When to Settle
There are numerous opportunities to settle a claim before going to the Tribunal hearing, and these opportunities will be easier to identify once you have sent your claim form to the Tribunal. After sending your claim form, the Tribunal will provide you with a timetable of when certain documents are to be completed and exchanged. Once you have this timetable, you will be able to review it and spot the points in your claim when you might be able to open up negotiations.
For example, there will come a time when you have to exchange witness statements. This means you should complete your witness statement and any supporting statements and send them to the Respondent by a certain date. The Respondent will also complete their statements and send them to you by this day. So, you will provide the Respondent with a great deal of information about your claim and what you feel happened and in particular why the Respondent is at fault, while at the same time receive a great deal of information regarding the Respondent’s point of view. You will see their argument laid out in black and white. You will also see how much support they have from their witnesses. This should also bring to light any points of concern you have for your case (although you should already be aware of these by this point as you should have considered your case well before starting a claim). You will see how strong the Respondent’s arguments are and how strong yours are in comparison. This will give you a reasonable idea of how likely the Respondents are to settle the claim and how much power you can bring to the negotiation.
The timetable provided by the Tribunal will also set a date for the hearing or a window of time when the hearing is likely to take place, and you may receive a more specific date later.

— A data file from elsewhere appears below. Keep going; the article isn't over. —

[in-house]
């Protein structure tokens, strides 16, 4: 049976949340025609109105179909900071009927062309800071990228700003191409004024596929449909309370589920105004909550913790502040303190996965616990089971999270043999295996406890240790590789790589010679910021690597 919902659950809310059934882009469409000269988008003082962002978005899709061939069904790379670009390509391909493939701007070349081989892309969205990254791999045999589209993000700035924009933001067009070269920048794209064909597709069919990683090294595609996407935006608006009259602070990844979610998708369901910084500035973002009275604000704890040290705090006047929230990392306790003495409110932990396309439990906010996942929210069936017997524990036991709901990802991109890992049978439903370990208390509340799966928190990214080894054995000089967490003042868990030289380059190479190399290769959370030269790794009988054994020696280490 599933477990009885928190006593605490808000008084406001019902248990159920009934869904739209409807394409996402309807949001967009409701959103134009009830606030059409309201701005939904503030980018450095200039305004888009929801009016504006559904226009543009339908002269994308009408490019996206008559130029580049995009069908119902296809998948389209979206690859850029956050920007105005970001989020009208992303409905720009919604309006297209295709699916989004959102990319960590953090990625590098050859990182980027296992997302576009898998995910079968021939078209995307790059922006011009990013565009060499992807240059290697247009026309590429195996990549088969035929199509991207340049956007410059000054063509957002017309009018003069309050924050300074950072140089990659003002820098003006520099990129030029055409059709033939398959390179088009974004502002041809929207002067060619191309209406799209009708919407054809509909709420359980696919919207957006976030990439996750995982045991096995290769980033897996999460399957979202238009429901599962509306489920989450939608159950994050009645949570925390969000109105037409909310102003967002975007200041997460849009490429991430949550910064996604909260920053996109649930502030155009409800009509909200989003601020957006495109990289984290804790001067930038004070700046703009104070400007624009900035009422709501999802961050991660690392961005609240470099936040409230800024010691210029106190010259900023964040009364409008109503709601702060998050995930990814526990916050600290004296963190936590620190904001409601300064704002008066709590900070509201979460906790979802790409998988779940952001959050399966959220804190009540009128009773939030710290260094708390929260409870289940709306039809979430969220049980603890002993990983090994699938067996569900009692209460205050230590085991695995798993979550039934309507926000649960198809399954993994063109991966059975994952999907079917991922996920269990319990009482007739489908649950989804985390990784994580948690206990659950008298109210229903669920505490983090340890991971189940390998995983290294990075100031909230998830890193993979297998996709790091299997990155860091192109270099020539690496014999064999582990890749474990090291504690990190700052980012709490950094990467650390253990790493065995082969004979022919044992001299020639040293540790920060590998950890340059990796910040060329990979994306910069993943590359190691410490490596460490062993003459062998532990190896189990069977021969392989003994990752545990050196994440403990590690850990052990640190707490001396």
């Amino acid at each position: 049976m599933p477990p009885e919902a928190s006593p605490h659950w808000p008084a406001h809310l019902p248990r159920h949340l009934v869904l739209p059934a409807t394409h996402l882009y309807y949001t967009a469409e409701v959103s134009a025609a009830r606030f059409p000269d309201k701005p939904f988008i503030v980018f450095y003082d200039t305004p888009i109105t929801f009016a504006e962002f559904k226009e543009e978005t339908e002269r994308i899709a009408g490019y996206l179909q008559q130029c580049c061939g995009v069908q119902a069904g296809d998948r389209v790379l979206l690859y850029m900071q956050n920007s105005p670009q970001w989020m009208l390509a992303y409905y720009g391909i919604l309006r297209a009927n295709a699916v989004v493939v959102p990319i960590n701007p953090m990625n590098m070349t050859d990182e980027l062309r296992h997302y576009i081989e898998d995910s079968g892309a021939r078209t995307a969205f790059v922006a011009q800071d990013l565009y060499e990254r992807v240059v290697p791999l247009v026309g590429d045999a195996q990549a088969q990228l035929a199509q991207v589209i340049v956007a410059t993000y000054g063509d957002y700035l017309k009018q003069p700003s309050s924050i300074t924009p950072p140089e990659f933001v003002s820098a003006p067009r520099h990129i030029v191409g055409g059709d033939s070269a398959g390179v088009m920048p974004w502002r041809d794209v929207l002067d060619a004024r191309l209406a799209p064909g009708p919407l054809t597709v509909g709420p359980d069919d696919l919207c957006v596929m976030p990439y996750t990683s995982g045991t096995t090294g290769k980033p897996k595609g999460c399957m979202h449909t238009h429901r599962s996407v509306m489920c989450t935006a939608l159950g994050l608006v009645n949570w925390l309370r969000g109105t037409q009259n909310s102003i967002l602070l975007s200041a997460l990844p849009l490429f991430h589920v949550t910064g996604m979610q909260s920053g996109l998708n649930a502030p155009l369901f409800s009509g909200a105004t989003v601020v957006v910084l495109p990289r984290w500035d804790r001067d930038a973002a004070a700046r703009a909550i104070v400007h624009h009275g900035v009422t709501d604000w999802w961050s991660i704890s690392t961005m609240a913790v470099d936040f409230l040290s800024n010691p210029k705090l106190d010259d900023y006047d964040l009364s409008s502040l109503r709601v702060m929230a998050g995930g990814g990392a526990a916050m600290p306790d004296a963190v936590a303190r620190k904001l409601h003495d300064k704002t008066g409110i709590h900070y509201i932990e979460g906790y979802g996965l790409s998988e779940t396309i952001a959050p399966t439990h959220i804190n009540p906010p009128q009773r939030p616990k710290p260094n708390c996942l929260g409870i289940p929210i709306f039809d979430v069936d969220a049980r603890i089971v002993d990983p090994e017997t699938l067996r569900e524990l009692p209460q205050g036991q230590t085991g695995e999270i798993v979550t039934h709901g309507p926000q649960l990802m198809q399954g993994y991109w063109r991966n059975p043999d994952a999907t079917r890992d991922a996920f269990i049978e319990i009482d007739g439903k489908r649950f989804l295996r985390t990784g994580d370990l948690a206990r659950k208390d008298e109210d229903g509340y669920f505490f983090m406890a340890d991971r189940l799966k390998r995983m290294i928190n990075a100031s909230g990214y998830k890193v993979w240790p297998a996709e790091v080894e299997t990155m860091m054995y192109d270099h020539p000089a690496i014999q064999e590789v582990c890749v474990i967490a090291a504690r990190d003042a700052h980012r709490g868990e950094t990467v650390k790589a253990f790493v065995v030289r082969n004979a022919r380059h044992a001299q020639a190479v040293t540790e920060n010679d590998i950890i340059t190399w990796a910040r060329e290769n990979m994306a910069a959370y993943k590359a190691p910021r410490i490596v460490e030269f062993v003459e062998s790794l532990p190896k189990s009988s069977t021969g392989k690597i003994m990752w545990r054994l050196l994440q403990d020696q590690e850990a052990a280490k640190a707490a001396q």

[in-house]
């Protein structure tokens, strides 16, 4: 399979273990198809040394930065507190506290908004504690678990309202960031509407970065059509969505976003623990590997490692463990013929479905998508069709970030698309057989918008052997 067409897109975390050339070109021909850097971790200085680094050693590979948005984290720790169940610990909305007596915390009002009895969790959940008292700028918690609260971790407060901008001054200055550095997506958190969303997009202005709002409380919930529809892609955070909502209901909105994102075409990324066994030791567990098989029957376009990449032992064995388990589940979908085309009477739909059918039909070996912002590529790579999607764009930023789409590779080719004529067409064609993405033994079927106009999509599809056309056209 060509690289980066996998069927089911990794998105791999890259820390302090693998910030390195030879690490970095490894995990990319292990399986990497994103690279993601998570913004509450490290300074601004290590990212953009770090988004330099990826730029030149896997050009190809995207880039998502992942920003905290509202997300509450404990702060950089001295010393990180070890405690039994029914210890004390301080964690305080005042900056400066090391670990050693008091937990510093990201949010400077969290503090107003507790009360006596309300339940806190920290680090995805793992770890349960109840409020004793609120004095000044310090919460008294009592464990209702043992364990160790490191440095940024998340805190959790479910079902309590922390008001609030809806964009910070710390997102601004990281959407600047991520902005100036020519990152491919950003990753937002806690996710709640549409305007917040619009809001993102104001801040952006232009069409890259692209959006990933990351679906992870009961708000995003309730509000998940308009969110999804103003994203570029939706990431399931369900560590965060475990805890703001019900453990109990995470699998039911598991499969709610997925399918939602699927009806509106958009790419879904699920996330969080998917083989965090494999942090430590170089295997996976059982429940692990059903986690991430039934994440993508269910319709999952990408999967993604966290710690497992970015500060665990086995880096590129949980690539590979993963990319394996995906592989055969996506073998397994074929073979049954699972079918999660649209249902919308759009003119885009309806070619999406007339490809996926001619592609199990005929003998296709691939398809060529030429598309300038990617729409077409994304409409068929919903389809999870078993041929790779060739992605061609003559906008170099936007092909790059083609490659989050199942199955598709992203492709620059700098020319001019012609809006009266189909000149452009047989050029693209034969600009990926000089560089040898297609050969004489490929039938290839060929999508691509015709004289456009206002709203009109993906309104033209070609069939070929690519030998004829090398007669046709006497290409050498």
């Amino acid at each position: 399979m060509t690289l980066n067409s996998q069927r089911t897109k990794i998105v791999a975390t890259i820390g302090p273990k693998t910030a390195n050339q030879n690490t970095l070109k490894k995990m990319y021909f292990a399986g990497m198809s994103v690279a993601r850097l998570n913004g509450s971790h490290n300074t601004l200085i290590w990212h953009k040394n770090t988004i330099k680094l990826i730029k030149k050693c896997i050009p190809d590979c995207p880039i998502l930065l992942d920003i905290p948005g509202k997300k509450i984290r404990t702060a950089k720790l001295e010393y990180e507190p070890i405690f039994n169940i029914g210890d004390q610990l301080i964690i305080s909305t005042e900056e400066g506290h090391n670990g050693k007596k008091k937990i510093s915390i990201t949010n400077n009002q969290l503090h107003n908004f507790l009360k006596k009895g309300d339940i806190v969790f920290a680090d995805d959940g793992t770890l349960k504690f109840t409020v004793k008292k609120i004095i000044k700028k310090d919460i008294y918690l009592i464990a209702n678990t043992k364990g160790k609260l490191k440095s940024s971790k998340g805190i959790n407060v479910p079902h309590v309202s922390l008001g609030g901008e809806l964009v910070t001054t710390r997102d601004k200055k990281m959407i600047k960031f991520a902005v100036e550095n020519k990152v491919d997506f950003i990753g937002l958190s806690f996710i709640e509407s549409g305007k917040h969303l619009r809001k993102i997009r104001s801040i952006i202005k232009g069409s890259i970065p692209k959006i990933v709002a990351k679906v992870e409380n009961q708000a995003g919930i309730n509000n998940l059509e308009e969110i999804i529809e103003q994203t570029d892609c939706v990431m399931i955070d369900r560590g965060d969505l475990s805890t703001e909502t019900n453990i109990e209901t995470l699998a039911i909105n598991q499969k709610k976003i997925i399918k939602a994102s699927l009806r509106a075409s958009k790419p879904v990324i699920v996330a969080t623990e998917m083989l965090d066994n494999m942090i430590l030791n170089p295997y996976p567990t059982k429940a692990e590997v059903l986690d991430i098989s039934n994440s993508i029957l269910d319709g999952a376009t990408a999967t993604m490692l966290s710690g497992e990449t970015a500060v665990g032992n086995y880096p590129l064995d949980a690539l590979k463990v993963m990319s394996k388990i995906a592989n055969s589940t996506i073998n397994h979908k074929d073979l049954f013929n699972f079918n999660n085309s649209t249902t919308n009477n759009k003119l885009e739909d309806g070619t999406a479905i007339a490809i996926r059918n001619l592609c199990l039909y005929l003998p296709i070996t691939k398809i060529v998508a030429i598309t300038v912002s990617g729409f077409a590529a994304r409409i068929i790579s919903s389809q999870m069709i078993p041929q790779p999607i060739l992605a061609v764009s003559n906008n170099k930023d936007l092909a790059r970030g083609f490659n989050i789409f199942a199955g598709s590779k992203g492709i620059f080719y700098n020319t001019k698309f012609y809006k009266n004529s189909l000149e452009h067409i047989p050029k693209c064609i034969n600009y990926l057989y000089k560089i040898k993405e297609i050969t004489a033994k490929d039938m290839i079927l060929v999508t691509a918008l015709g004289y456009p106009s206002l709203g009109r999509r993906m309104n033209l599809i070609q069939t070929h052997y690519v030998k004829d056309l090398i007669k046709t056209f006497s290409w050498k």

Even once you have a date set for your Hearing, it is possible to settle the claim. Claims can settle on the day of the hearing or even halfway through the hearing. However, if your claim goes to Tribunal hearing and you are nervous, you should do your utmost to keep a cool head if the Respondents decide now is the time they want to discuss settlements. Do not let them take advantage of you because you are under stress, and always take the time to consider the settlement package on offer.
You should now have a better understanding of why the “claim will always go to tribunal” myth is just that. A myth. There are numerous opportunities to settle a claim before going to Tribunal. You should also have an understanding of just what you should be considering when you look to settle your claim. You need to consider the reasonableness of the offer, as well as what you could hope to achieve at Tribunal and weigh it against the risk of going to Tribunal and walking away with nothing.
Do you think your case will proceed to Tribunal or settle along the way?
This article is accurate and true to the best of the author’s knowledge. Content is for informational or entertainment purposes only and does not substitute for personal counsel or professional advice in business, financial, legal, or technical matters.